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  4. ICT is, unfortunately, only part of the solution. The lack of transportation mean that farmers can’t get their produce to market.

    If they could get a loan, maybe they could buy a truck. But, ironically, our “caring” banks collect most of their deposits from rural people like farmers but refuse to lend to them.

    The lack of access to such financial services means also that farmers are often in debt – often at rates of 10% per month – to the vendors who buy their produce and therefore unable to negotiate.

    Even if the farmers could get out of debt, get a loan and buy a truck, shop their produce around, the small size of the Sri Lankan marketplace means that there are very few chokepoints and cartels can form there very easily. New entrants have to join the cartel or stop doing business – they don’t call it a “mafia” for nothing.

    Those cartels set the buy/sell prices and the rest of the economy follows them – even those like Keells and Cargills who have direct access to farmers and have no need to do so.

    This is the exact opposite of a virtuous circle but, here in Sri Lanka, what isn’t?

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  5. Sad that the farmer goes through hell to grow and collect his harvest, but gets such poor returns from it. And we call ourselves an Agricultural nation… hmph!

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  6. 😯😀 never thought I’d get a flood of such interesting comments for this one. Thank you!

    Kiri: My mother’s totally into back yard organic gardening so I know the potential of what you mean. But I wonder if most people with a sneeze of land in their property would try to build a renting anex or a block of flats instead.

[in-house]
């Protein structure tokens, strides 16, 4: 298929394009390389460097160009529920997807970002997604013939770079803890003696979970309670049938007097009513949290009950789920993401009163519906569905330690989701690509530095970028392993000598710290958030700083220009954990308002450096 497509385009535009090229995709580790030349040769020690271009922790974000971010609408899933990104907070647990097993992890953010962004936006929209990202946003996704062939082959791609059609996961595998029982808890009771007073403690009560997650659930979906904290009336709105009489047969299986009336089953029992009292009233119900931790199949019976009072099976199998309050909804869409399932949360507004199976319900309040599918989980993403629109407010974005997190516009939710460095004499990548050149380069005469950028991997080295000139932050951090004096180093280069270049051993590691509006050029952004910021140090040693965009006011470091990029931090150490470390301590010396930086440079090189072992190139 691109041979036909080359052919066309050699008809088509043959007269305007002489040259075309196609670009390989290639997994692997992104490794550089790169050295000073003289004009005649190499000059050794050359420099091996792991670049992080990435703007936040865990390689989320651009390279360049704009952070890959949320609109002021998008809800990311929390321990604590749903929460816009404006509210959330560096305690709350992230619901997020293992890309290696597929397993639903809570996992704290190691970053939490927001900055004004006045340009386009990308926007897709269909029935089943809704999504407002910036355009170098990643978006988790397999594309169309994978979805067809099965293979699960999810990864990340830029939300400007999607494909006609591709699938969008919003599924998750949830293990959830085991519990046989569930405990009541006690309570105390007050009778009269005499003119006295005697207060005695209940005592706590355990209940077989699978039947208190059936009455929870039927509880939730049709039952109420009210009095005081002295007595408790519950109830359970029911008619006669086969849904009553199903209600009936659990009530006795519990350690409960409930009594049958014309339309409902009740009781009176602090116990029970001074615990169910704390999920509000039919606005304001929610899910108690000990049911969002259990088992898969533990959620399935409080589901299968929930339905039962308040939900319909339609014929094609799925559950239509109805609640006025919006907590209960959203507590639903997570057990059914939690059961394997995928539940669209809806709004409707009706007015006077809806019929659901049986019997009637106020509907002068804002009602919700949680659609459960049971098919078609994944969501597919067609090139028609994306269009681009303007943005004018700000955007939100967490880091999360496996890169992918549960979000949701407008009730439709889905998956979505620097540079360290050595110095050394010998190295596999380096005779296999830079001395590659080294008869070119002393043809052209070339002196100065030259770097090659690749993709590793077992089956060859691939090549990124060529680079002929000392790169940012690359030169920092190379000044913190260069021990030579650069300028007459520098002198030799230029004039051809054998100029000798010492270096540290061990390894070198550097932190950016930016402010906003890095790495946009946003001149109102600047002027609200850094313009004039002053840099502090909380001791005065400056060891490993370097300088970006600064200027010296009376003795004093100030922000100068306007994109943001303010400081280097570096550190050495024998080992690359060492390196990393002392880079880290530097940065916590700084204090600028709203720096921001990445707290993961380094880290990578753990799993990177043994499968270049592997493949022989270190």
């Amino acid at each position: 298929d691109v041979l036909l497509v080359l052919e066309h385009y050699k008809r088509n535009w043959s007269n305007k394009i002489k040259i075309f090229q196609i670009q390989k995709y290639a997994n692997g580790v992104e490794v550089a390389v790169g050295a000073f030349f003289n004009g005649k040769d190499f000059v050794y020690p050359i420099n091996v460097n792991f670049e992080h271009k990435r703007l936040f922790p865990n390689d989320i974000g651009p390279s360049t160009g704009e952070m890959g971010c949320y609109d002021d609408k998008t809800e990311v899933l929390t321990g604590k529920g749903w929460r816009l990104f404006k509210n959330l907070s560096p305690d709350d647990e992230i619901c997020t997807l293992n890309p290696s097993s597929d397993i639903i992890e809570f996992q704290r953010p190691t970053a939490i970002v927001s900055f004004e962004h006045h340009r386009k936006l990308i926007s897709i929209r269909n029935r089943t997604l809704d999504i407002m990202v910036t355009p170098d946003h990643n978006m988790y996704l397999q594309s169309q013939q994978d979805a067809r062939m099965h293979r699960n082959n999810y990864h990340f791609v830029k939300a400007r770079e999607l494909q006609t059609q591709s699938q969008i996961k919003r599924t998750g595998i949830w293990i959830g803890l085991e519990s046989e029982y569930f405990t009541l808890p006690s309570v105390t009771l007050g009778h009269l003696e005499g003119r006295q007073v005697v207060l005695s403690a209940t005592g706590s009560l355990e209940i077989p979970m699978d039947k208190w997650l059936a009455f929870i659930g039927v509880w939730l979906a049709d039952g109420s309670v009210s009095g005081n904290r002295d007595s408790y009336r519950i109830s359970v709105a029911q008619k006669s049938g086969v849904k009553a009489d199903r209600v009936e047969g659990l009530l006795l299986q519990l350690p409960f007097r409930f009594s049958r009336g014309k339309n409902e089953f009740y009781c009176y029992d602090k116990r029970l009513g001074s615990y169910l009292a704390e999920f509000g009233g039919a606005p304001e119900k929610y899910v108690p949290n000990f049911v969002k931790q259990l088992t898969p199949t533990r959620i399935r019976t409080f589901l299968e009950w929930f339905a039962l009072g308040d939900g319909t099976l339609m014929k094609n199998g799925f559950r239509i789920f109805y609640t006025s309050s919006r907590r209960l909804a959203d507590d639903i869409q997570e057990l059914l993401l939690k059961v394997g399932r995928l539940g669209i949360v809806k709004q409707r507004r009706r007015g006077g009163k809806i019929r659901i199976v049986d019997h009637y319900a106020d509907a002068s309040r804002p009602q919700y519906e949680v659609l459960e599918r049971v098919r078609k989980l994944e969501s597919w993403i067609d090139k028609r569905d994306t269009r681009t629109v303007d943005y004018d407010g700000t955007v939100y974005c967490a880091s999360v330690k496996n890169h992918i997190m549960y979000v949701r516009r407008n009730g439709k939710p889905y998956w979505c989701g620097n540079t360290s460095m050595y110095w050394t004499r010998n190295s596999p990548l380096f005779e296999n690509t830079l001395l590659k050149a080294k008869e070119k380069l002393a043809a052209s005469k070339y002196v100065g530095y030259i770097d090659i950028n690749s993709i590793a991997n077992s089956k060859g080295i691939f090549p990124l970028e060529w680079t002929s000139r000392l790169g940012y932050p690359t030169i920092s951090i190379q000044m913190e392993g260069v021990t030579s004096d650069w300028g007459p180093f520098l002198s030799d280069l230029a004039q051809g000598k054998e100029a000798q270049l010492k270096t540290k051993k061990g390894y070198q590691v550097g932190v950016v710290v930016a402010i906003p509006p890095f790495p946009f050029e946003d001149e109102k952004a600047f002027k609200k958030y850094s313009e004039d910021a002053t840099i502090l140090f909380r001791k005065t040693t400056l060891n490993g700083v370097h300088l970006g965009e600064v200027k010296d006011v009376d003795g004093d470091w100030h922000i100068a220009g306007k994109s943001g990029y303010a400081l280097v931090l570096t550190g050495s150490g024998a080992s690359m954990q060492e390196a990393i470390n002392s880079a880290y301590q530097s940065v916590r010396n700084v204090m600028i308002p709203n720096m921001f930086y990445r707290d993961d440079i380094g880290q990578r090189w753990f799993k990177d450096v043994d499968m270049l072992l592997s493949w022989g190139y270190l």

magerata: Totally agree with you though I wonder if things could be resolved so simply.

    maf: Thank you for the PDF😀 Sounds like an exciting project. I’m not sure if I have the permission to distribute the PDF but I’ll check on it. I found a version of it that’s publicly available online. It has more background info on Sri Lanka that local readers can easily skip.

    Foodie: Good points there! I think ICT, transportation (along with packaging) and financing are all cogs of the same machine. I’m no economist but I think better pricing info through ICT can make the economics of the situation slightly more profitable for people disadvantaged by the old system. Perhaps that might lead to better incomes that could propel other innovations. Ideally this would make the financial institutions realise that there’s a market worth getting into.

    Chavie: Too true. I think its far easier give speaches about the kings of ancient days rather than do the tough stuff like coming up with good policies and carrying them out..